Author: Julia Karr
Date Read: 1-30-2011
Overall: * * * * * (5/5)
GoodReads Blurb: Nina Oberon's life is pretty normal: she hangs out with her best friend, Sandy, and their crew, goes to school, plays with her little sister, Dee. But Nina is 15. And like all girls she'll receive a Governing Council-ordered tattoo on her 16th birthday. XVI. Those three letters will be branded on her wrist, announcing to all the world—even the most predatory of men—that she is ready for sex. Considered easy prey by some, portrayed by the Media as sluts who ask for attacks, becoming a "sex-teen" is Nina's worst fear. That is, until right before her birthday, when Nina's mom is brutally attacked. With her dying breaths, she reveals to Nina a shocking truth about her past—one that destroys everything Nina thought she knew. Now, alone but for her sister, Nina must try to discover who she really is, all the while staying one step ahead of her mother's killer.
Plot: * * * * *
Characters: * * * * *
Style: * * * *
My Review: This book only furthered my love for dystopian novels. Nina is such a fiercely independent character, refusing to give in to the "sex-teen" ways that are constantly pushed upon teenage girls in the society she lives in. She is forced into becoming like a parent to her little sister, Dee, and though she loves Dee, she is also frustrated that this has happened to her family.
There was such a great contrast of characters in this book. Nina's best friend, Sandy, is nothing like Nina and cannot wait to turn 16 and caves to all of the advertisements that tell 16 year old girls how they "should" act. Nina doesn't want her life to belong to anyone else, and though the two disagree on a lot of things, their friendship still feels genuine.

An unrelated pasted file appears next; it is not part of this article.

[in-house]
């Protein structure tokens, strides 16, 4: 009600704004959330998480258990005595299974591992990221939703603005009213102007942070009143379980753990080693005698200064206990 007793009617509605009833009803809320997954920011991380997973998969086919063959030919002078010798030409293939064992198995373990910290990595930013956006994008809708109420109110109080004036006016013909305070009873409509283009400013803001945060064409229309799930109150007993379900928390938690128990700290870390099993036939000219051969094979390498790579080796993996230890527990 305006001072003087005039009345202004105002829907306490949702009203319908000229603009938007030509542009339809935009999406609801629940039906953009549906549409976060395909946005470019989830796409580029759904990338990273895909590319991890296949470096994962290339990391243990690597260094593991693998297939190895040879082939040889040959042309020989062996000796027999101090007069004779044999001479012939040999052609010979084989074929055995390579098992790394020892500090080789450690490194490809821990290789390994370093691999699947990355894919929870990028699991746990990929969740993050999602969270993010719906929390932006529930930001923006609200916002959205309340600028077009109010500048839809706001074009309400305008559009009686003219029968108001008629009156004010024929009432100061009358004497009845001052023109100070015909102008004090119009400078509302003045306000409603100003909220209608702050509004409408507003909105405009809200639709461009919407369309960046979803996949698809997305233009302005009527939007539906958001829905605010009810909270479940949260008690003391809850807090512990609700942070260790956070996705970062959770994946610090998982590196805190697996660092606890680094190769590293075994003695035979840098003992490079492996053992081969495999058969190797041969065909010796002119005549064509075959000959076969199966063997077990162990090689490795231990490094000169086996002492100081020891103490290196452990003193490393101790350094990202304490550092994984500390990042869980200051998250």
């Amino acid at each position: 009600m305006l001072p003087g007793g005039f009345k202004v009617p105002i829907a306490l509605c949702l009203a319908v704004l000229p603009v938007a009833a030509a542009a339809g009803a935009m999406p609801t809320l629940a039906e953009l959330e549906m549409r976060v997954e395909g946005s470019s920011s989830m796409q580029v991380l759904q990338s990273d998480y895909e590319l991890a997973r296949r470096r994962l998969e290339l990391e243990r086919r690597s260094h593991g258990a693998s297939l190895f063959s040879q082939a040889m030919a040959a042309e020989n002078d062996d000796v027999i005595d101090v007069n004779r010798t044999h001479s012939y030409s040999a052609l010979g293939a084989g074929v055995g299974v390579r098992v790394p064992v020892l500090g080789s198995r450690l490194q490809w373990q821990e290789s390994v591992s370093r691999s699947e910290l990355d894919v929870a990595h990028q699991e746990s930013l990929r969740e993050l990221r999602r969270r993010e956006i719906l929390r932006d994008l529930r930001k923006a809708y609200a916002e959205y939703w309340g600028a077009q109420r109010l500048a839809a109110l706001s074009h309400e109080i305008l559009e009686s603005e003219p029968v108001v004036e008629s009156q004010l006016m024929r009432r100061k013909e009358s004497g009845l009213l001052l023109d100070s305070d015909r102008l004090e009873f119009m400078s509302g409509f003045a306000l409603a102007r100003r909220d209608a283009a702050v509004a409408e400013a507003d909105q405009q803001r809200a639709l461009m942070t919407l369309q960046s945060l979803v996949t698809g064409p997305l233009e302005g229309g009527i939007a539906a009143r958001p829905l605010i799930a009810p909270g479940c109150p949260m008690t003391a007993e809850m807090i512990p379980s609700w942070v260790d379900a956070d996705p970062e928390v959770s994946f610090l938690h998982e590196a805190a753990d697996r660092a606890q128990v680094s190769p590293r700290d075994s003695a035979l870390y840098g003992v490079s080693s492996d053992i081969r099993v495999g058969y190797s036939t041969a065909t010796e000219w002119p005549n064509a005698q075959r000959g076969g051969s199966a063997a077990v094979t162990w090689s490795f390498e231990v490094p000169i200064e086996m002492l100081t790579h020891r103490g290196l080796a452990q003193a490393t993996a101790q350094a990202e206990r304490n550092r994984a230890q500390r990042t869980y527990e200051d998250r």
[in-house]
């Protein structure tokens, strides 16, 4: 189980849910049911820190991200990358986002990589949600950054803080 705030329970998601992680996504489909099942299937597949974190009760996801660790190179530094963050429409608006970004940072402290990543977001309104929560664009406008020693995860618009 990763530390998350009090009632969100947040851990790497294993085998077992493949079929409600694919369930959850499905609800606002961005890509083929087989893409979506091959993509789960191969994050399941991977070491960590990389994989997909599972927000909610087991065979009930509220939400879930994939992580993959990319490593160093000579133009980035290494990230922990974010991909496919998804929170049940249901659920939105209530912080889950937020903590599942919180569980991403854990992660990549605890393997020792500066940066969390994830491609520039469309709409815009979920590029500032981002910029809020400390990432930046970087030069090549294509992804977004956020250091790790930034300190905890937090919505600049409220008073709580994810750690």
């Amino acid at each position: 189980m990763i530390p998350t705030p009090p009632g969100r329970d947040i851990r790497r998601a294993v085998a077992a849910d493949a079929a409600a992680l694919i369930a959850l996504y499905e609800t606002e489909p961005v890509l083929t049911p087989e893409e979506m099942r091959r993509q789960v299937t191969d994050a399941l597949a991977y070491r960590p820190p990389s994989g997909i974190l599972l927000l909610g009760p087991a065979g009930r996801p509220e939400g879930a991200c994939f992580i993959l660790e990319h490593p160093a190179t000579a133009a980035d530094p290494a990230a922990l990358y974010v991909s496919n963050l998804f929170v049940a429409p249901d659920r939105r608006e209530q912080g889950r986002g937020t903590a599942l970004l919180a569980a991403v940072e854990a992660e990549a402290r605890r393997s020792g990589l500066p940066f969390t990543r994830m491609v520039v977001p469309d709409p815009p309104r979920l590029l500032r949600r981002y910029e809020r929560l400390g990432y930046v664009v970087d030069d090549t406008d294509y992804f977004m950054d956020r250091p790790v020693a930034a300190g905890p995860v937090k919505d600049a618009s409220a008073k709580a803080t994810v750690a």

I really enjoyed reading about Nina's base group of friends. Mike and Derek were great supporting roles, and their love and friendship for Nina and Sandy, and, later on, Wei was so evident. Wei was a great role model for Nina, a like-mind for her to find comfort in. Nina's budding relationship with Sal felt strange at first, because it seemed like I could feel Nina's confusion and discomfort with it.
I really liked reading about the way our future could turn out. It's one of my favorite things about dystopias, because sometimes it feels so real and so possible. Hopefully people read these books and are then determined not to let our world end up like this. I really liked that there is still a "Creative" designation, because at least it meant people could use their talents. In Matched it made me sad that people weren't allowed creative thought in any way. The ideas about what sex could mean in the future were strange, and rather disheartening, since 16 year old girls are sort of forced into thinking sex is great and can only improve your life, when in reality the girls could end up in what turns out to be a sex-trafficking scheme run by the government. Fun.
Another thing I liked about this book was the "chase" feeling. I loved that Ed could be anywhere and that there was this constant unsettled feeling and anxiety. This book really kept up the pace and it felt like it went by really fast. I didn't want the last pages to come. I am wondering if it will be a series or a stand alone story. There is some definite series potential.
To Buy: Amazon
Currently Reading: Grave Sight by Charlaine Harris
Currently Listening To: The Hunger Games by Suzanne Collins (read by Carolyn McCormick)
Books Read in 2011: 12